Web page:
Northern Ireland manager Michael O’Neill understands the excitement around teenage striker Callum Marshall but is eager not to put pressure on the West Ham prospect.
Marshall is expected to feature in Saturday’s Euro 2024 qualifier against San Marino after returning to O’Neill’s squad this month, and fans are keen to get another glimpse of a player who has already drawn comparisons to Northern Ireland’s record goalscorer David Healy.
Marshall was denied a dream international debut in June when his late equaliser against Denmark in Copenhagen was ruled out by the VAR for offside, but the 18-year-old will hope for another opportunity against San Marino and in Tuesday’s match against Slovenia.
“I don’t want to put any added pressure on a young lad who is 18,” O’Neill said. “He’s shown a huge amount of promise. We probably skew that because of the moment in Copenhagen but that was only a moment.
“I can’t think back to when we’ve had a young striker – they generally come in later…A young striker coming in always excites people.
“Like every country, you want somebody at the top end of the pitch who can be a natural goalscorer, and without putting any burden on Callum, he has the potential and has shown the potential certainly since we’ve had him in. We’ve seen that he has the attributes.
“But he’s only starting on his journey in the game. The signs are very positive and if he has the opportunity to play from the start or play some part of the game, I know he’ll approach it in the right way.”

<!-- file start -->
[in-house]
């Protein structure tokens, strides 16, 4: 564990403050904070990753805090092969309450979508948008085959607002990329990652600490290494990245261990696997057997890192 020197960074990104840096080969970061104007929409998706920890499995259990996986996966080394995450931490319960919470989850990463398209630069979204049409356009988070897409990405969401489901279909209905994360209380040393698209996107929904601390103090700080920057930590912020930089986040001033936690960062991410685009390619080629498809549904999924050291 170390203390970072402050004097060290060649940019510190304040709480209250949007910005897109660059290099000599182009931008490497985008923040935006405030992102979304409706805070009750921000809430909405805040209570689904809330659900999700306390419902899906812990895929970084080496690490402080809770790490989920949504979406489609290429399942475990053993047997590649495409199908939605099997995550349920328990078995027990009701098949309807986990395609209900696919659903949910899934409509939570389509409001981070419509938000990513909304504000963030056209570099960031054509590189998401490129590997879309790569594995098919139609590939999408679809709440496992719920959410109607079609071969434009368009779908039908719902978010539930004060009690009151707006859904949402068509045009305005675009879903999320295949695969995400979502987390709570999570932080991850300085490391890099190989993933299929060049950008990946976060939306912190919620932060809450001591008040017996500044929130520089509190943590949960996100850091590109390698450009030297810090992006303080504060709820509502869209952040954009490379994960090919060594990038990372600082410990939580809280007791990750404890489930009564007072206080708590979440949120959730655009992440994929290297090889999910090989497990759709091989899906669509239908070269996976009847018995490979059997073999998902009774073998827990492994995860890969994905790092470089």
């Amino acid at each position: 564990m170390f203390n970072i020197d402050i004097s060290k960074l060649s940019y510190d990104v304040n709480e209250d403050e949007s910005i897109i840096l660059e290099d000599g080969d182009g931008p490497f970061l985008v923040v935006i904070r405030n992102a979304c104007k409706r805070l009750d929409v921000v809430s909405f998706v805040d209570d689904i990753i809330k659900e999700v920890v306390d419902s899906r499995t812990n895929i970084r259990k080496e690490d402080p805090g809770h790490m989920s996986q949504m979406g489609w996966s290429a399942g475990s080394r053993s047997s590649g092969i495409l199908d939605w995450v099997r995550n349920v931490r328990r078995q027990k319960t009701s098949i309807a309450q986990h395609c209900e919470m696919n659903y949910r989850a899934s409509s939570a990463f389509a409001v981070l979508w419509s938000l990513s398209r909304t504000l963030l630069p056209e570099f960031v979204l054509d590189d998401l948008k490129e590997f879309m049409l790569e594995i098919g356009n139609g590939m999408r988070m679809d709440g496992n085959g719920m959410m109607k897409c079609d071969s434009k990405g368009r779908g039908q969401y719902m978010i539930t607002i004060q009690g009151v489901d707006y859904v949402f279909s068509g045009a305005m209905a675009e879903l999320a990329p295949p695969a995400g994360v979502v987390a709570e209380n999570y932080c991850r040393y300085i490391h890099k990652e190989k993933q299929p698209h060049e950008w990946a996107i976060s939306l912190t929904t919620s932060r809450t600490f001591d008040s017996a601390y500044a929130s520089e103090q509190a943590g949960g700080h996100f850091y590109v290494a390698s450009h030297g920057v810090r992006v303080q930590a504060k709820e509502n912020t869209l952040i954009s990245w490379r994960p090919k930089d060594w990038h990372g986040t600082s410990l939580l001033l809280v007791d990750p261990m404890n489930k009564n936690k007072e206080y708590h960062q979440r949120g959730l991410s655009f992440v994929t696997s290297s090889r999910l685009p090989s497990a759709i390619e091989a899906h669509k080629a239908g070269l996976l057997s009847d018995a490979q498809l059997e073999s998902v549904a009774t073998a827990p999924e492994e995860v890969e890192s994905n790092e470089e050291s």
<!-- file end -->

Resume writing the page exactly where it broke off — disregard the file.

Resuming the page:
Marshall is yet another young face in a Northern Ireland squad robbed of experience by injuries, a significant factor in a qualifying campaign that has unravelled since the opening win in San Marino in March with five straight defeats.
“It’s having that resilience which I think you build over time,” O’Neill said. “This team doesn’t have resilience yet because the players haven’t played enough, they’ve not played through the experience that Jonny (Evans) played through and Steven Davis played through.
“That’s how you build it. That’s where you get it. We have too many players still in single figures in caps to have that resilience. That’s what they will learn when they step forward into the next phase of their international career, that the expectations will be there for us as a team to do better.”
Evans echoed that view. The Manchester United defender made his international debut in Northern Ireland’s famous 3-2 win over Spain in 2009, and has seen both the highs and the lows since.
“My international career got off to a good start and then had a bit of dip but you always find that, nothing is constant,” he said.
“You’ve got to be able to handle that. It wasn’t until I was 27 or 28 that Euro qualification came around. It’s a long time but you’ve got to keep learning.”
With Euro 2028 hosting rights having been awarded to the United Kingdom and Ireland this week, there is now the hope of Northern Ireland getting to play at another European finals, and to do so on home soil. However, O’Neill said that tournament is not on his radar yet.
“The most important thing is to continue to work with this group of players,” he said. “It needs a lot of work.
“There’s been a lot of talk about this campaign having not been what we hoped and being disappointing and yes, it has been, but we have to be realistic: this group of players is not ready to qualify for a major tournament.
“Seven of them are under 21. Fourteen of them are three, four, five caps. We need to grow this group of players into a group ready for the next campaign.”